J. Henry Shorthouse, "The Author of John Inglesant": (with reference to T. S. Eliot and C. G. Jung)
Publication date: October 2005
Digital Book format: PDF (Adobe DRM)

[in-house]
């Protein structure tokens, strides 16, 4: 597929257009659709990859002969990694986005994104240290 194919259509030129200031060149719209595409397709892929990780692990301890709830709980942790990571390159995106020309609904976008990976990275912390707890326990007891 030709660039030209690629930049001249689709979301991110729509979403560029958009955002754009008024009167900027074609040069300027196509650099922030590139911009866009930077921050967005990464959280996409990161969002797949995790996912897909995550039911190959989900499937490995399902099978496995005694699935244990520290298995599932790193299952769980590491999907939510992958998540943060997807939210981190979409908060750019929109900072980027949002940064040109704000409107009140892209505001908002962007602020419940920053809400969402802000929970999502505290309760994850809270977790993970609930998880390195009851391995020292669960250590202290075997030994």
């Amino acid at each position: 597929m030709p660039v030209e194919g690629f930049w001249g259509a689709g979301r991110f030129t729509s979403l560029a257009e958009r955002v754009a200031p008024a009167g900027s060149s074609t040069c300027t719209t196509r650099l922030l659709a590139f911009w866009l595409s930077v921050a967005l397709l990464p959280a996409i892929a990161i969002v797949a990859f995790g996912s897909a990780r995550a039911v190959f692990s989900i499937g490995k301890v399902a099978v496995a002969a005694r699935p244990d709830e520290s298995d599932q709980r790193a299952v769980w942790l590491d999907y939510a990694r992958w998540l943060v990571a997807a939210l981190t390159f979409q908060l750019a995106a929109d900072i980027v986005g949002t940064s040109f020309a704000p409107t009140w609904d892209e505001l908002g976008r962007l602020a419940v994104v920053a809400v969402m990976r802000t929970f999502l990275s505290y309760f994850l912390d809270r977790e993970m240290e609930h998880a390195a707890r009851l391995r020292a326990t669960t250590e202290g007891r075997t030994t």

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When J. Henry Shorthouse (1834-1903) published John Inglesant in 1881, he contributed a unique synthesis of Anglo-Catholic sensibilities to the enduring legacy of the Oxford Movement. Although his "philosophical romance" has been acclaimed "the greatest Anglo-Catholic novel in English literature" and "the one English novel that speaks immediately to human intuition without regard to the reader's own faith or philosophy", his most enduring contributions are the "religion of John Inglesant", an Anglo-Catholic synthesis of obedience and freedom, faith and reason, and the sacramental vision of "the myth of Little Gidding." The popular success of John Inglesant transformed the quiet, middle-class, Birmingham manufacturer into "the author of John Inglesant", apologist for the Church of England. Reinterpreting his "English saint", Shorthouse experimented with feminine points of view and developed his philosophical themes into "spiritual romances", analogues of Christian experience and psychological studies of Christian imagination. In succession he offered the public: The Little Schoolmaster Mark (1884), Sir Percival: A Story of the Past and of the Present (1886), A Teacher of the Violin (1887), The Countess Eve (1888), and Blanche, Lady Falaise (1891). Afflicted with a lifelong stammer, "the author of John Inglesant" proved himself a master of cadenced rhythms and "enspiritualised" prose in quest of "the great musical novel". Delineating parallels between sixteenth-century and Victorian England, Shorthouse integrated Quietism with Platonism into a religious aesthetic, a sacramental vision of "the Divine Principle of the Platonic Christ". Studied chronologically, Shorthouse's transition from Quaker to "Broad Church Sacramentalist" provides informing comparison with T. S. Eliot's conversion from Unitarian to Anglo-Catholic, as his myth of Little Gidding informs the historical imagination of Eliot's Christian poetry and dramas. The religious and developmental nature of the work of both artists affords analogies with C. G. Jung's psychology of Individuation.